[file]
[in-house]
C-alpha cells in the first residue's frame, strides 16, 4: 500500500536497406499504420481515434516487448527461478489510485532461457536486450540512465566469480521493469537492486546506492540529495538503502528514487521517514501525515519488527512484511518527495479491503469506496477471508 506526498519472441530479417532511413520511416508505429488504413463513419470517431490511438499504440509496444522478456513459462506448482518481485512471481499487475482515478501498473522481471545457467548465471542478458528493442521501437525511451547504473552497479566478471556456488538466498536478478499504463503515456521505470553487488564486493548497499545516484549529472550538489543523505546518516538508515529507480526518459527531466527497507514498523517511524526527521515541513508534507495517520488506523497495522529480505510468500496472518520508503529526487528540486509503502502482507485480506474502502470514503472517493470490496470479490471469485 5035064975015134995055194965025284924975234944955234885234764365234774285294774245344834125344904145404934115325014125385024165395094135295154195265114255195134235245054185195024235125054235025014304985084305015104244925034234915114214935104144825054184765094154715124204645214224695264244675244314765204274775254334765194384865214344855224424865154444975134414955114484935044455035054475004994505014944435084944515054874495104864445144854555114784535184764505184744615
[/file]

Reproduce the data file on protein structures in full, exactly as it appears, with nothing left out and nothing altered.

[in-house]
C-alpha cells in the first residue's frame, strides 16, 4: 500500500536497406499504420481515434516487448527461478489510485532461457536486450540512465566469480521493469537492486546506492540529495538503502528514487521517514501525515519488527512484511518527495479491503469506496477471508 506526498519472441530479417532511413520511416508505429488504413463513419470517431490511438499504440509496444522478456513459462506448482518481485512471481499487475482515478501498473522481471545457467548465471542478458528493442521501437525511451547504473552497479566478471556456488538466498536478478499504463503515456521505470553487488564486493548497499545516484549529472550538489543523505546518516538508515529507480526518459527531466527497507514498523517511524526527521515541513508534507495517520488506523497495522529480505510468500496472518520508503529526487528540486509503502502482507485480506474502502470514503472517493470490496470479490471469485 5035064975015134995055194965025284924975234944955234885234764365234774285294774245344834125344904145404934115325014125385024165395094135295154195265114255195134235245054185195024235125054235025014304985084305015104244925034234915114214935104144825054184765094154715124204645214224695264244675244314765204274775254334765194384865214344855224424865154444975134414955114484935044455035054475004994505014944435084944515054874495104864445144854555114784535184764505184744615